Mid-Summer Classic Auction 2013
This lot is closed for bidding. Bidding ended on:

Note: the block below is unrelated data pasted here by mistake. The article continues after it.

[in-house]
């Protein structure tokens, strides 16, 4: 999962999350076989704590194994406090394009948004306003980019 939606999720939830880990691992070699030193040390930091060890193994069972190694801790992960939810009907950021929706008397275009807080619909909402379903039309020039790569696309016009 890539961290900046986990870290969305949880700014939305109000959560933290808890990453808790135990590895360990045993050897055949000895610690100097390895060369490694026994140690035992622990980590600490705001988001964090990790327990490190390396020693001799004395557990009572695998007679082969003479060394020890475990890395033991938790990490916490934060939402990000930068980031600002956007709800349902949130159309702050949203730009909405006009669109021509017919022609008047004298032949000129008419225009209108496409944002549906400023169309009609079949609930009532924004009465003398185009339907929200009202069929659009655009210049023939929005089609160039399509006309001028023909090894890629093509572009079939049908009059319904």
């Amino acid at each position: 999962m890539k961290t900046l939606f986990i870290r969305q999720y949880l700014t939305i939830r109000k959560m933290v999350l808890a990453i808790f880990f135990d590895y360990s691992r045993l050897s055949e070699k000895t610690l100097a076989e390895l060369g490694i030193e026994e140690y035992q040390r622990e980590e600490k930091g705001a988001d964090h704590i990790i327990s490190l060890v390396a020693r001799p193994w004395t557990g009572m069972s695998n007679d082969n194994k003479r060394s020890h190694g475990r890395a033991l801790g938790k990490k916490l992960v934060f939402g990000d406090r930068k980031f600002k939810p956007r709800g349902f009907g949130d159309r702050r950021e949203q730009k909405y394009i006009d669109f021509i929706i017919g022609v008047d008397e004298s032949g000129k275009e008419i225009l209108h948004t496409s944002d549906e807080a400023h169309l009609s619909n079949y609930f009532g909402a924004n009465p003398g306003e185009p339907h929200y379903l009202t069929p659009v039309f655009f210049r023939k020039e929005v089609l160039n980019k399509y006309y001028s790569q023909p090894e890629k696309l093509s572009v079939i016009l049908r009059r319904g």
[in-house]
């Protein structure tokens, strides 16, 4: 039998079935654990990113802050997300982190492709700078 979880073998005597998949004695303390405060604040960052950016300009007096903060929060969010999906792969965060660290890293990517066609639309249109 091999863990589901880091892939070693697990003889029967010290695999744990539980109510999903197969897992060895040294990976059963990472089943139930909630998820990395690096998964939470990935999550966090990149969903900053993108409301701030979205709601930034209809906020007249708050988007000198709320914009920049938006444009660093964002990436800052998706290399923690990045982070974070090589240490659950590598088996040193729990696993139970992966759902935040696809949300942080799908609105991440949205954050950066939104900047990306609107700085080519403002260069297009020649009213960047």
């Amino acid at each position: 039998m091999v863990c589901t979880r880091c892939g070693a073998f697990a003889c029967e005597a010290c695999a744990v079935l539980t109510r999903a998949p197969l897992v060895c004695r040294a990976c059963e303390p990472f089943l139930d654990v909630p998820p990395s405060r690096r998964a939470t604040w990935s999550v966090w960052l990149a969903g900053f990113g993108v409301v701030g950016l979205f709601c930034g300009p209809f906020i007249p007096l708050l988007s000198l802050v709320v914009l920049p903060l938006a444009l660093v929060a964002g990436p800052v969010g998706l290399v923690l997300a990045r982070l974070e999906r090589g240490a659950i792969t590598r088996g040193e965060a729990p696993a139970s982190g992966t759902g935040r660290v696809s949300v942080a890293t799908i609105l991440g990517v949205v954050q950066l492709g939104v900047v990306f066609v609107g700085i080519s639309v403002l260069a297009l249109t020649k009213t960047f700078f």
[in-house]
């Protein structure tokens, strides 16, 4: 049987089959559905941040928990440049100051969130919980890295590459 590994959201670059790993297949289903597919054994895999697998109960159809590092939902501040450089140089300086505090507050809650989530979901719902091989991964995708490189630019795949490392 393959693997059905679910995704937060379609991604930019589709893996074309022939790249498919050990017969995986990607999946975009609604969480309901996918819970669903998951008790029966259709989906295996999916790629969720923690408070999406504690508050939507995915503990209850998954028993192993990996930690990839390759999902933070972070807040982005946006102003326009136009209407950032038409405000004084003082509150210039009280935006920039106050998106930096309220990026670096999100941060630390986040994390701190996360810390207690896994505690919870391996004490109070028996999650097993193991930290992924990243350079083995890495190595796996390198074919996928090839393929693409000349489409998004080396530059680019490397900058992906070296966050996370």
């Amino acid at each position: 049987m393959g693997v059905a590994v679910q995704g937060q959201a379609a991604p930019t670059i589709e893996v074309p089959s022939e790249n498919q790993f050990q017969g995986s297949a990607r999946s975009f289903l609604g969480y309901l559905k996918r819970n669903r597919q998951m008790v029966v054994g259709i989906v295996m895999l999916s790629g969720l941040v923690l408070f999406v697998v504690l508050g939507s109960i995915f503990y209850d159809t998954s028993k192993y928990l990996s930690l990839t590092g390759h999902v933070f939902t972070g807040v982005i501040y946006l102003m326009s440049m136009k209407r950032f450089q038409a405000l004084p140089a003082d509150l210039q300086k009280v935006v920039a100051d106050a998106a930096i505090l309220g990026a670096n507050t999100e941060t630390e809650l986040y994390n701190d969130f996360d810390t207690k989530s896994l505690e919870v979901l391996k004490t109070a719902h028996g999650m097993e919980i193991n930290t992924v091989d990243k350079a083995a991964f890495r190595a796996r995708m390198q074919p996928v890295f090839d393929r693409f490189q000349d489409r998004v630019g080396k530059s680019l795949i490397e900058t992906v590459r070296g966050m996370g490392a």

From the legendary collegiate figure Tony Lavelli comes this amazing satin warmup jacket and pants. Lavelli was a four-year All-American at Yale and a talented musician who combined those skills in his college and professional careers. A cousin to Pro Football Hall of Famer Dante Lavelli, Tony averaged 6.9 points per game during his two-year NBA career (1949–51), while also providing half-time entertainment with his accordion performances. This remarkable combination warmup jacket and pants is likely from a College All-Star contest featuring the top collegiate players of the day. Lavelli was one of of Yale's all-time greatest players, a 6-3 forward who scored 1,964 points in four years and graduated as the fourth highest-scorer in college basketball history, earning four All-American team selections and one Player of the Year award. Upon graduating, he was selected as the first overall pick of the Celtics in the 1949 BAA Draft. After his pro career, Lavelli played with the College All-Stars during the 1950's, who primarily served as opponents to the Harlem Globetrotters, and his accordion performances became a fixture of the Globetrotters’ halftime shows much as he had done in his two-years as a pro. This Size 48 warmup jacket has Athletic Supply tagging on the collar, with a spectcular "All American 46-49" badge-shaped patch on the front, stunning 5-inch red, white and blue piping on the sleeves, intricate knitted cuffs and the knitted-and-satin back flap from the collar that was such an identifiable element to uniforms of the era. All elements appear to be superior condition, largely as-issued and problem-free, save only for the wear evidenced from genuine game use. The Size 32 Wilson-tagged satin pants are a perfect complement, showing even more noticeable game use and staining, likely from the condition-sensitive white satin, with no rust or corrosion visible on the metal zippers at the bottom of each leg. Just a wonderful artifact from an important figure in postwar college basketball and early NBA history.